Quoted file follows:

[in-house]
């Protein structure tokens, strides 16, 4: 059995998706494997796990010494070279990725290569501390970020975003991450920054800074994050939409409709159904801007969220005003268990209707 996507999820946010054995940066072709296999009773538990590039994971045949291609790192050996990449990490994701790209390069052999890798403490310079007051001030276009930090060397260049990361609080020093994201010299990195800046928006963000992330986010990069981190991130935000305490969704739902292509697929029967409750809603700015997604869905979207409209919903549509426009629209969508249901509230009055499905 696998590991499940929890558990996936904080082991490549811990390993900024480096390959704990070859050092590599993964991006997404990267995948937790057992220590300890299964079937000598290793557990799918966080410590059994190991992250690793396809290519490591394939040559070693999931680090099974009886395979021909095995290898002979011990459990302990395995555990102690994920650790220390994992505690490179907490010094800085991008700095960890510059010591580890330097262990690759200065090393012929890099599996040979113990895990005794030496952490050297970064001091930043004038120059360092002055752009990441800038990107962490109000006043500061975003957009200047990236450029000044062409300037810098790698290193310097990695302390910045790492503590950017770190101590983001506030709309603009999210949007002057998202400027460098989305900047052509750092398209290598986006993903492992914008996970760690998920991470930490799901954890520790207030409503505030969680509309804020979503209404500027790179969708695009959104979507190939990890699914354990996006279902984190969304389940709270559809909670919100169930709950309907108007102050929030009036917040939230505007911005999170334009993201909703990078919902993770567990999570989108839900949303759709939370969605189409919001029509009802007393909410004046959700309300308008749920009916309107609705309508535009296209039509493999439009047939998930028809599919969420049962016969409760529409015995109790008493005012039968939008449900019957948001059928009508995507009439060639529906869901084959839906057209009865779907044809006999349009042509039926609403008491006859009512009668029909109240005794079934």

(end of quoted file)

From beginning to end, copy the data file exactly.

[in-house]
């Protein structure tokens, strides 16, 4: 059995998706494997796990010494070279990725290569501390970020975003991450920054800074994050939409409709159904801007969220005003268990209707 996507999820946010054995940066072709296999009773538990590039994971045949291609790192050996990449990490994701790209390069052999890798403490310079007051001030276009930090060397260049990361609080020093994201010299990195800046928006963000992330986010990069981190991130935000305490969704739902292509697929029967409750809603700015997604869905979207409209919903549509426009629209969508249901509230009055499905 696998590991499940929890558990996936904080082991490549811990390993900024480096390959704990070859050092590599993964991006997404990267995948937790057992220590300890299964079937000598290793557990799918966080410590059994190991992250690793396809290519490591394939040559070693999931680090099974009886395979021909095995290898002979011990459990302990395995555990102690994920650790220390994992505690490179907490010094800085991008700095960890510059010591580890330097262990690759200065090393012929890099599996040979113990895990005794030496952490050297970064001091930043004038120059360092002055752009990441800038990107962490109000006043500061975003957009200047990236450029000044062409300037810098790698290193310097990695302390910045790492503590950017770190101590983001506030709309603009999210949007002057998202400027460098989305900047052509750092398209290598986006993903492992914008996970760690998920991470930490799901954890520790207030409503505030969680509309804020979503209404500027790179969708695009959104979507190939990890699914354990996006279902984190969304389940709270559809909670919100169930709950309907108007102050929030009036917040939230505007911005999170334009993201909703990078919902993770567990999570989108839900949303759709939370969605189409919001029509009802007393909410004046959700309300308008749920009916309107609705309508535009296209039509493999439009047939998930028809599919969420049962016969409760529409015995109790008493005012039968939008449900019957948001059928009508995507009439060639529906869901084959839906057209009865779907044809006999349009042509039926609403008491006859009512009668029909109240005794079934």